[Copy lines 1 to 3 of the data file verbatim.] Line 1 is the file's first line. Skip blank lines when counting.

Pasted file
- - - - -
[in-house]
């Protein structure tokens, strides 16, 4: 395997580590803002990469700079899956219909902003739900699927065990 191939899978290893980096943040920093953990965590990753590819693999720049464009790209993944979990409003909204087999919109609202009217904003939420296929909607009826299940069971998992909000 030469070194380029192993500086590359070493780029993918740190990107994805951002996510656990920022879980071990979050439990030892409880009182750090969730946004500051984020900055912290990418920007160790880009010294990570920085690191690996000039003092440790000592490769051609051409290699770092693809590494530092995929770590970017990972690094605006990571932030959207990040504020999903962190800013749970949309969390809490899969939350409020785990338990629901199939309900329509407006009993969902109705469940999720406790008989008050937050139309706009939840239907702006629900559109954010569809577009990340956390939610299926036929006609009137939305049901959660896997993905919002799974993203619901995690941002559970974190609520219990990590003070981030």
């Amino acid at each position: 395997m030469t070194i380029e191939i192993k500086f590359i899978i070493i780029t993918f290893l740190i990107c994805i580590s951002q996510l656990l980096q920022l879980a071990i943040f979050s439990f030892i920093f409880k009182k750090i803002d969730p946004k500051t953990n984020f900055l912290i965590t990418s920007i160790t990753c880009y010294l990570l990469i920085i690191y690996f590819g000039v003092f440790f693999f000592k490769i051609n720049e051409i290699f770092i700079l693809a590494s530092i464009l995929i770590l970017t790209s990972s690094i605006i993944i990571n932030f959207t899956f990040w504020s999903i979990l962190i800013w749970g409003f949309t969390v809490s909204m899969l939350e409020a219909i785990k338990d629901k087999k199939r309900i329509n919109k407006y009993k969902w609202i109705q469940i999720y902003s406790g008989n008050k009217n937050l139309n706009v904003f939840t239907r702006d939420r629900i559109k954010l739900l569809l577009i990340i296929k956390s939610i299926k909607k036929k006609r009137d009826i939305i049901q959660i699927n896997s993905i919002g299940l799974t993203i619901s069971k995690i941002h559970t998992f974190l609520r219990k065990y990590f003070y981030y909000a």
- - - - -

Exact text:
[in-house]
């Protein structure tokens, strides 16, 4: 395997580590803002990469700079899956219909902003739900699927065990 191939899978290893980096943040920093953990965590990753590819693999720049464009790209993944979990409003909204087999919109609202009217904003939420296929909607009826299940069971998992909000 030469070194380029192993500086590359070493780029993918740190990107994805951002996510656990920022879980071990979050439990030892409880009182750090969730946004500051984020900055912290990418920007160790880009010294990570920085690191690996000039003092440790000592490769051609051409290699770092693809590494530092995929770590970017990972690094605006990571932030959207990040504020999903962190800013749970949309969390809490899969939350409020785990338990629901199939309900329509407006009993969902109705469940999720406790008989008050937050139309706009939840239907702006629900559109954010569809577009990340956390939610299926036929006609009137939305049901959660896997993905919002799974993203619901995690941002559970974190609520219990990590003070981030």
């Amino acid at each position: 395997m030469t070194i380029e191939i192993k500086f590359i899978i070493i780029t993918f290893l740190i990107c994805i580590s951002q996510l656990l980096q920022l879980a071990i943040f979050s439990f030892i920093f409880k009182k750090i803002d969730p946004k500051t953990n984020f900055l912290i965590t990418s920007i160790t990753c880009y010294l990570l990469i920085i690191y690996f590819g000039v003092f440790f693999f000592k490769i051609n720049e051409i290699f770092i700079l693809a590494s530092i464009l995929i770590l970017t790209s990972s690094i605006i993944i990571n932030f959207t899956f990040w504020s999903i979990l962190i800013w749970g409003f949309t969390v809490s909204m899969l939350e409020a219909i785990k338990d629901k087999k199939r309900i329509n919109k407006y009993k969902w609202i109705q469940i999720y902003s406790g008989n008050k009217n937050l139309n706009v904003f939840t239907r702006d939420r629900i559109k954010l739900l569809l577009i990340i296929k956390s939610i299926k909607k036929k006609r009137d009826i939305i049901q959660i699927n896997s993905i919002g299940l799974t993203i619901s069971k995690i941002h559970t998992f974190l609520r219990k065990y990590f003070y981030y909000a």